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The Americas

The transatlantic relationship has been the cornerstone of the EU’s foreign and security policy. However, in a context where some in the US are looking inwards and questioning the values and institutions their country has built at the international level, expectations on Europe have increased. The rise of new global power centres has added a new dimension to transatlantic debates, and both partners must redefine the relationship to preserve security and prosperity, as well as maintain influence in an emerging international system where the 'West’– may no longer be such a dominant, nor united player.

The EU has also cultivated and institutionalised relations with Canada and many countries of Latin America and the Caribbean (LAC). Recent changes in the international context have made the EU a more attractive partner to LAC countries, which facing economic slowdowns, rising criminality and problems related to the rule of law. However, the increasing contestation of democratic values (which used to bind LAC countries together) has put regional institutions under pressure, as well as strained relations with the EU.

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    01December 2006

    Les attentats du 11 septembre 2001 ont démontré de façon spectaculaire que les principaux défis de sécurité posés à l’Amérique ne venaient pas des rivalités de puissance traditionnelles mais plutôt des zones grises, en mal de souveraineté, des Etats faillis ou mal gouvernés dont s’emparent les extrémistes.

  • 20November 2006

    The 2006 EUISS Transatlantic Conference (Washington DC, 20th November 2006) was held less than two weeks after the Congressional elections, allowing the participants to reflect on the impact of this political change on Washington scene.

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    13November 2006

    For the first time since 1994 the House of Representatives has been taken by the Democrats and a slim Democrat majority has emerged in the Senate. The nation’s dissatisfaction with the war in Iraq, alongside the corruption scandals surrounding the GOP, proved to be the most important factors swinging the pendulum of American politics in favour of the Democrats.

  • 06November 2006

    A la veille des élections législatives, les États-Unis ressemblent à ce Gulliver empêtré que décrivait Stanley Hoffman après leur échec au Vietnam. À trois niveaux au moins, on touche aux limites de la puissance américaine. Sur le plan militaire, parce que l'échec est possible en Irak. Les 130 000 hommes déployés ne parviennent pas à stabiliser un pays qui plombe la liberté d'action de l'Amérique, alors que les 500 milliards de dollars (soit environ 400 milliards d'euros) de budget militaire (près de 60 % des dépenses mondiales) ne parviennent ni à vaincre le terrorisme ni à rendre le monde meilleur et plus sûr.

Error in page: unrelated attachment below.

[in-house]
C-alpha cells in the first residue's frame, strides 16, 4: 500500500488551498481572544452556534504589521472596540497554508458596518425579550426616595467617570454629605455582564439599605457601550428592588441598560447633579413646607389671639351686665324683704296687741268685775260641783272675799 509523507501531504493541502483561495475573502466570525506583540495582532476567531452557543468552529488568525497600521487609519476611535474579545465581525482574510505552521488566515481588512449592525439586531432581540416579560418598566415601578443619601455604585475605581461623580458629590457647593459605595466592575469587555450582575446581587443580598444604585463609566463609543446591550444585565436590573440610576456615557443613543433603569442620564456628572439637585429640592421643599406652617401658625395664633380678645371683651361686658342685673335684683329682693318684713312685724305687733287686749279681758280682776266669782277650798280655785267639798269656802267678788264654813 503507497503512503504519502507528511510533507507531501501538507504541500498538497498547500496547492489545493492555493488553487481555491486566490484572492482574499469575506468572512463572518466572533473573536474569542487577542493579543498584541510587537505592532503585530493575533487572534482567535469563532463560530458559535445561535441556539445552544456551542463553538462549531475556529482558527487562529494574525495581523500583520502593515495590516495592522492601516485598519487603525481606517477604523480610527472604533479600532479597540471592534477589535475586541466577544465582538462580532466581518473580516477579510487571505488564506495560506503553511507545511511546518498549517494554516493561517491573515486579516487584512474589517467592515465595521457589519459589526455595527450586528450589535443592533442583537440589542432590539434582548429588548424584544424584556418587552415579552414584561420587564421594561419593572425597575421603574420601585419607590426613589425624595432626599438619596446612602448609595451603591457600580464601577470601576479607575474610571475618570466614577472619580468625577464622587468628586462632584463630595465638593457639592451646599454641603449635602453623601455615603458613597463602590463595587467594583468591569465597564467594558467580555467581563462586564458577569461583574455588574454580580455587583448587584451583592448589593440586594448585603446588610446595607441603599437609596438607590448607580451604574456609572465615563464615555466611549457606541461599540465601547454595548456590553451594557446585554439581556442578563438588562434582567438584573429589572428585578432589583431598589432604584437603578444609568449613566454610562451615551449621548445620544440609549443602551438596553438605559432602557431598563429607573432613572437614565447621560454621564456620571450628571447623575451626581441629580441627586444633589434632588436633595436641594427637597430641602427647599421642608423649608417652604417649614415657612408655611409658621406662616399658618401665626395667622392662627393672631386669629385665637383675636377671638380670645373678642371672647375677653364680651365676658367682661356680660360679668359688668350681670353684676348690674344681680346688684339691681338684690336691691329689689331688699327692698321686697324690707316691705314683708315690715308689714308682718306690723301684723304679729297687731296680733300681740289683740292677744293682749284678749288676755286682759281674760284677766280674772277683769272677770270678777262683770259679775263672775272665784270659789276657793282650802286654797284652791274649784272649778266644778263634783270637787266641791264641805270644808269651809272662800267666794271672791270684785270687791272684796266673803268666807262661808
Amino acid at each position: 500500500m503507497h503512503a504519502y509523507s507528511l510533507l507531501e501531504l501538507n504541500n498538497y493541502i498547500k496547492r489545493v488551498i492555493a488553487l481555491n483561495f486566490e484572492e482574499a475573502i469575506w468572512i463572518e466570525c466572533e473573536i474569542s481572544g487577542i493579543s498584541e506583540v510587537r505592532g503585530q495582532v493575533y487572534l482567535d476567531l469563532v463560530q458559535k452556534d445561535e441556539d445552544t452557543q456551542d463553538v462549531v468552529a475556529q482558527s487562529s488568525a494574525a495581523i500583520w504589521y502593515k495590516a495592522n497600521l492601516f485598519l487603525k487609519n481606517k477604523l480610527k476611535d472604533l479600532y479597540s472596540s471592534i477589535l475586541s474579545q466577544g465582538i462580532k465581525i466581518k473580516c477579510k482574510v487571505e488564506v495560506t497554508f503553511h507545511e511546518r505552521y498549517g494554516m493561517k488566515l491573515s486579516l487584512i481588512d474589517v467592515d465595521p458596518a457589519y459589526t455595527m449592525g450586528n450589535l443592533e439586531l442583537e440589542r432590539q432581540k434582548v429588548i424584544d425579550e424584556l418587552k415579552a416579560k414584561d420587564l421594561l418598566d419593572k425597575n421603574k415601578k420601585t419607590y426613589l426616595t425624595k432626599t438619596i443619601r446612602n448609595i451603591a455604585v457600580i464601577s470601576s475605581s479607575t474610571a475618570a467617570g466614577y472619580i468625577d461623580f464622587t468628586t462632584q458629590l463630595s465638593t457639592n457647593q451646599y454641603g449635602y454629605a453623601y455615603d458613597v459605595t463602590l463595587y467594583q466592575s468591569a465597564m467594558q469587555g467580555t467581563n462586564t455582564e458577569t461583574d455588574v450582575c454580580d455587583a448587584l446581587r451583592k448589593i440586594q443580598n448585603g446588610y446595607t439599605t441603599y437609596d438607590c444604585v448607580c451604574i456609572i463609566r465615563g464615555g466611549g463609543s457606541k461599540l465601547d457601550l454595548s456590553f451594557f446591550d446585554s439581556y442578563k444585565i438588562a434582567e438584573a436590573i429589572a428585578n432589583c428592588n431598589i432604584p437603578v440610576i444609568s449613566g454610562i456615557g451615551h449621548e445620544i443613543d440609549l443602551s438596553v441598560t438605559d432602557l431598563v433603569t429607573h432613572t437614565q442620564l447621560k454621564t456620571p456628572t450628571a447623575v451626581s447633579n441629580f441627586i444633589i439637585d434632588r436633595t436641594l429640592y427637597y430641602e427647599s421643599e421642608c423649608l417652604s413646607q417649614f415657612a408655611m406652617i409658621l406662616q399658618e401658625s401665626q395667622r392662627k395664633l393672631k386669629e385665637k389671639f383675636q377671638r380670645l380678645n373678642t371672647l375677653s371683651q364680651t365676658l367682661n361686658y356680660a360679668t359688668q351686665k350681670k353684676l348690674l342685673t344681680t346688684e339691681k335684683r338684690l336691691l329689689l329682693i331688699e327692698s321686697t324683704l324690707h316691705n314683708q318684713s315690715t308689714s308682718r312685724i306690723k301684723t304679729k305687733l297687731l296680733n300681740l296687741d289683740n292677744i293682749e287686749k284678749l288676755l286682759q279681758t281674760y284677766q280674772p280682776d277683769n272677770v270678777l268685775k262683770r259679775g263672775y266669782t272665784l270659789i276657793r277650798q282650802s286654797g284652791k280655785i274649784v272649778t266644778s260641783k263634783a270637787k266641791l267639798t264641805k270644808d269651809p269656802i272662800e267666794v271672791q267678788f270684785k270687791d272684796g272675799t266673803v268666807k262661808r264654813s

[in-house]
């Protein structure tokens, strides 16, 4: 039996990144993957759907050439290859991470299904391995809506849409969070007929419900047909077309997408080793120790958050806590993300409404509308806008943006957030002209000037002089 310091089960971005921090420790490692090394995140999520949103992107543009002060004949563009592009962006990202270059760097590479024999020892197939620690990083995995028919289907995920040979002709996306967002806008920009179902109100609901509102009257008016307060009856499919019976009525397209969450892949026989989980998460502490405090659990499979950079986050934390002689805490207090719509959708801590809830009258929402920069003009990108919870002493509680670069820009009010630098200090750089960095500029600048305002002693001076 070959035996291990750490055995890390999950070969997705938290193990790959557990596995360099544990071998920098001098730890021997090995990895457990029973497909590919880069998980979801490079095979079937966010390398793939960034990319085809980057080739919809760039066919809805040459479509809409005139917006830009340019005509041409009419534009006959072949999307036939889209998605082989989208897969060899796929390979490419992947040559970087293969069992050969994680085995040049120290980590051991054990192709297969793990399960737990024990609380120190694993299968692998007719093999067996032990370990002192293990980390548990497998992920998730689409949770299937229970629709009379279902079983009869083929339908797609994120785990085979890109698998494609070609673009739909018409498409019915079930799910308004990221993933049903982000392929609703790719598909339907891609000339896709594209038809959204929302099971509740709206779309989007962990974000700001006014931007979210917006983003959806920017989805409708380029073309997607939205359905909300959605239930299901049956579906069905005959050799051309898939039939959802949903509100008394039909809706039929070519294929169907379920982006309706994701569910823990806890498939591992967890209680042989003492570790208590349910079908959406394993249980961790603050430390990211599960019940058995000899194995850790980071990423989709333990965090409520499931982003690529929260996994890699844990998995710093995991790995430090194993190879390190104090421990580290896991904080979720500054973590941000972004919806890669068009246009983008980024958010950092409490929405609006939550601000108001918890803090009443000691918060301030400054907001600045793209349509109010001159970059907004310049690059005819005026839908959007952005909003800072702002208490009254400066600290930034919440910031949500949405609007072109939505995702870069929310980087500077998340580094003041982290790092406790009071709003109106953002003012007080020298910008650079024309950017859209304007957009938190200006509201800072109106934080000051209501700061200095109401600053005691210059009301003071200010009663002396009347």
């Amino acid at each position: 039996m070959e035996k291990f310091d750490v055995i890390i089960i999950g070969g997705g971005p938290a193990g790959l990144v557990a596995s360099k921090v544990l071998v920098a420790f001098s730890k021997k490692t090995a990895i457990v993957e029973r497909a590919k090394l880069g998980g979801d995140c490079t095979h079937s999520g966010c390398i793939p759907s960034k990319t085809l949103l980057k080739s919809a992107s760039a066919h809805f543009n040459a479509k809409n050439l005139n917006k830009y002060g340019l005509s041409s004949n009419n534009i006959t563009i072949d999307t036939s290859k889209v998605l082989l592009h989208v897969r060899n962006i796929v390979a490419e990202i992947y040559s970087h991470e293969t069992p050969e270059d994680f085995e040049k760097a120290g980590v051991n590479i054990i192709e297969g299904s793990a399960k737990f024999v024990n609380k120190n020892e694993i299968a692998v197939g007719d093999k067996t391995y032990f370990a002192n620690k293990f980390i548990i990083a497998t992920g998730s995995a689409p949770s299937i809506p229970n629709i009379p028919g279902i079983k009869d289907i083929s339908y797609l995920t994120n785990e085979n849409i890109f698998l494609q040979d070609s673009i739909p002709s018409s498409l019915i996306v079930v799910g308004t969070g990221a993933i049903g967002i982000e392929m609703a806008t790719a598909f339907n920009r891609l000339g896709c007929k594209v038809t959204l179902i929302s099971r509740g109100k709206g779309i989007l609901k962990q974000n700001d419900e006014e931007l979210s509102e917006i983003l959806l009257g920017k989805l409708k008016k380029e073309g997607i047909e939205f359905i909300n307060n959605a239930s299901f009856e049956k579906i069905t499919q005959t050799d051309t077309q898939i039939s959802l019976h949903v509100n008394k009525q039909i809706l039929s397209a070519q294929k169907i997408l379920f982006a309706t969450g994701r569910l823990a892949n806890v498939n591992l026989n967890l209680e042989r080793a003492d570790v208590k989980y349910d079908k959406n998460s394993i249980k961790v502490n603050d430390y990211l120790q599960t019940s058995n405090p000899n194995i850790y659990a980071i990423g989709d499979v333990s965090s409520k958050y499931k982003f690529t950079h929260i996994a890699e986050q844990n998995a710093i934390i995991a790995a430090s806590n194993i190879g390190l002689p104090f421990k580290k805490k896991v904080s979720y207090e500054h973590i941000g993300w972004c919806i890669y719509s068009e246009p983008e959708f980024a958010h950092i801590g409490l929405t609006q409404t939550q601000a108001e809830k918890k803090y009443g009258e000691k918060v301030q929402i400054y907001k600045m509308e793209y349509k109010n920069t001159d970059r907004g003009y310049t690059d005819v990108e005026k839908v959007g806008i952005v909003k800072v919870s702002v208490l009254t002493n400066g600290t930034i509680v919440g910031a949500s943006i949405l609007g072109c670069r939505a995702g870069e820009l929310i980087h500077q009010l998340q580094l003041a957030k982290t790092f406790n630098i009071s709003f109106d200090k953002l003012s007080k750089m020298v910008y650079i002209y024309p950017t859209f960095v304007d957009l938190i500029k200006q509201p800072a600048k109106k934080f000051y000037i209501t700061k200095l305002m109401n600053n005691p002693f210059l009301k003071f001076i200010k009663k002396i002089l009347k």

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    01August 2006

    The approaching mid-term elections (due to take place on 7 November) to both Houses of the Congress and a number of state governorships may deliver a considerable change in the US and have an impact on its foreign policy.

  • 01March 2006

    (a modified version of this analysis was published by European Voice, 23-29 March 2006)
    In his now famous essay 'Power and Paradise' Robert Kagan forcefully argued that 'America was from Mars and Europe from Venus' and as a consequence of this America and Europe were diverging and going down different paths.

  • 02February 2006

    The State of the Union Address is considered to be the most important annual speech in the US and the major occasion for the President to outline his priorities and influence the agenda of the Congress. In the past, George W. Bush used this occasion to announce radical policy changes such as his 2002 speech when the President used the famous reference to the 'axis of evil'.

  • 15January 2006

    The Institute organised a seminar on future patterns in burdensharing. Among the key issues analysed was how to define burdensharing in light of today's multifaceted menaces and the type of instruments required to facilitate such cooperation.

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    01January 2006

    Three years after the crisis ignited by America’s decision to go to war in Iraq, can the United States and the European Union be said to be ‘friends again’? After a rocky and on occasion openly acrimonious period in EU-US relations during George W. Bush’s first presidency,it seems that transatlantic relations have returned to a more harmonious state.